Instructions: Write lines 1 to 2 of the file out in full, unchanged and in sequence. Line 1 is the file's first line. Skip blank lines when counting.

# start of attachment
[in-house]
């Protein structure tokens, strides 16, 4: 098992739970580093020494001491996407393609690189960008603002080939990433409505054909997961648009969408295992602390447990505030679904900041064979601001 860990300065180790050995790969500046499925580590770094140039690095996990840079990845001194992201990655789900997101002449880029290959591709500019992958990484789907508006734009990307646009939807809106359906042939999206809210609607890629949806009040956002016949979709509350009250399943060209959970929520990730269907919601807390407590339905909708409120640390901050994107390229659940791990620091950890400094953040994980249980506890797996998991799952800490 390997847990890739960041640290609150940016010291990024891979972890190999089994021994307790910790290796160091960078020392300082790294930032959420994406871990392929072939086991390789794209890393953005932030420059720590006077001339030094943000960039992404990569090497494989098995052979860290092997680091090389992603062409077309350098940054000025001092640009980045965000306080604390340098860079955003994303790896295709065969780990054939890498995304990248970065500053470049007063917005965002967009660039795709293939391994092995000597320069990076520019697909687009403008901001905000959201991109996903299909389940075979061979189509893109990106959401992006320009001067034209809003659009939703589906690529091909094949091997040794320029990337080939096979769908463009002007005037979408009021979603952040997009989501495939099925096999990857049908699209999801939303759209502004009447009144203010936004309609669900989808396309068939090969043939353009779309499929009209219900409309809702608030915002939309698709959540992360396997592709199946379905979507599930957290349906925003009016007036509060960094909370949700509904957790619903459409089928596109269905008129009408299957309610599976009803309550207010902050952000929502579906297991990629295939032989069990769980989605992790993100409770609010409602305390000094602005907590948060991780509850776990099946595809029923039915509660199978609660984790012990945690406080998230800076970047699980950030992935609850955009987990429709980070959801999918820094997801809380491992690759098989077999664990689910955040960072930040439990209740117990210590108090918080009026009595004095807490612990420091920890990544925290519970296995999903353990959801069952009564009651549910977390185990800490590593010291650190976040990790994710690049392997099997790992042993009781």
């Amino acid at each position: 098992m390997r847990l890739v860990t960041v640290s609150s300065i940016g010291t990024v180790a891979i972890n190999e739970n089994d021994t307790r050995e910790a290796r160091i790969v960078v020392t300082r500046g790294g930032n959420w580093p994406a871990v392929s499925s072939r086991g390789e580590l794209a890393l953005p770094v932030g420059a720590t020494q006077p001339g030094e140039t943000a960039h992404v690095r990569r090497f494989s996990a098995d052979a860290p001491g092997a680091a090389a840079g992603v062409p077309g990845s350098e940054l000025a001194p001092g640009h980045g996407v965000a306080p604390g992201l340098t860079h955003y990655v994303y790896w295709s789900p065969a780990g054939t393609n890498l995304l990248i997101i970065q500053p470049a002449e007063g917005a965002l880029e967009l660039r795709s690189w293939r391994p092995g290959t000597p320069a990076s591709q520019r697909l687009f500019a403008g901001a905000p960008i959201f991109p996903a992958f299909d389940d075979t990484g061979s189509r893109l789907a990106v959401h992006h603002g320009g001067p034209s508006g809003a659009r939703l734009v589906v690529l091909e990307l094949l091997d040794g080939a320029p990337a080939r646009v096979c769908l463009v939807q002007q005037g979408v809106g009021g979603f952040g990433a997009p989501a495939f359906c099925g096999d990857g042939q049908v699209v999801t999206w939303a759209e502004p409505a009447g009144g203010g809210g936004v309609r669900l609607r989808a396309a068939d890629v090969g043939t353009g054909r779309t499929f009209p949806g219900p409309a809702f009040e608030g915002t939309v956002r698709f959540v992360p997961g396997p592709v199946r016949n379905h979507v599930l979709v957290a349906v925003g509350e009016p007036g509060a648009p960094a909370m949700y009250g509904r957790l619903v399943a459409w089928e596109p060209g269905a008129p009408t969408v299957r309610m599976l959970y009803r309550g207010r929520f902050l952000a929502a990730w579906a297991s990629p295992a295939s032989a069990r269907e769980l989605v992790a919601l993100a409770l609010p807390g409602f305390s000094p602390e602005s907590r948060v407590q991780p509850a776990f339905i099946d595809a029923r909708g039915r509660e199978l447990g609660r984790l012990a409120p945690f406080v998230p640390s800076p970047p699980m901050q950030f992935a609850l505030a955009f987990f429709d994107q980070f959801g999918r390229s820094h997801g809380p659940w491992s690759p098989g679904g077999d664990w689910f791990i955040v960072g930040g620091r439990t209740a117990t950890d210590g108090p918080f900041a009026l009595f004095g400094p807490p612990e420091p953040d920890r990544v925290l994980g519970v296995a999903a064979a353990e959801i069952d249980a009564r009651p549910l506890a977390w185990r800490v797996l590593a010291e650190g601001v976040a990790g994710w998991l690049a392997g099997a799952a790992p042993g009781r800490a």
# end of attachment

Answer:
[in-house]
């Protein structure tokens, strides 16, 4: 098992739970580093020494001491996407393609690189960008603002080939990433409505054909997961648009969408295992602390447990505030679904900041064979601001 860990300065180790050995790969500046499925580590770094140039690095996990840079990845001194992201990655789900997101002449880029290959591709500019992958990484789907508006734009990307646009939807809106359906042939999206809210609607890629949806009040956002016949979709509350009250399943060209959970929520990730269907919601807390407590339905909708409120640390901050994107390229659940791990620091950890400094953040994980249980506890797996998991799952800490 390997847990890739960041640290609150940016010291990024891979972890190999089994021994307790910790290796160091960078020392300082790294930032959420994406871990392929072939086991390789794209890393953005932030420059720590006077001339030094943000960039992404990569090497494989098995052979860290092997680091090389992603062409077309350098940054000025001092640009980045965000306080604390340098860079955003994303790896295709065969780990054939890498995304990248970065500053470049007063917005965002967009660039795709293939391994092995000597320069990076520019697909687009403008901001905000959201991109996903299909389940075979061979189509893109990106959401992006320009001067034209809003659009939703589906690529091909094949091997040794320029990337080939096979769908463009002007005037979408009021979603952040997009989501495939099925096999990857049908699209999801939303759209502004009447009144203010936004309609669900989808396309068939090969043939353009779309499929009209219900409309809702608030915002939309698709959540992360396997592709199946379905979507599930957290349906925003009016007036509060960094909370949700509904957790619903459409089928596109269905008129009408299957309610599976009803309550207010902050952000929502579906297991990629295939032989069990769980989605992790993100409770609010409602305390000094602005907590948060991780509850776990099946595809029923039915509660199978609660984790012990945690406080998230800076970047699980950030992935609850955009987990429709980070959801999918820094997801809380491992690759098989077999664990689910955040960072930040439990209740117990210590108090918080009026009595004095807490612990420091920890990544925290519970296995999903353990959801069952009564009651549910977390185990800490590593010291650190976040990790994710690049392997099997790992042993009781």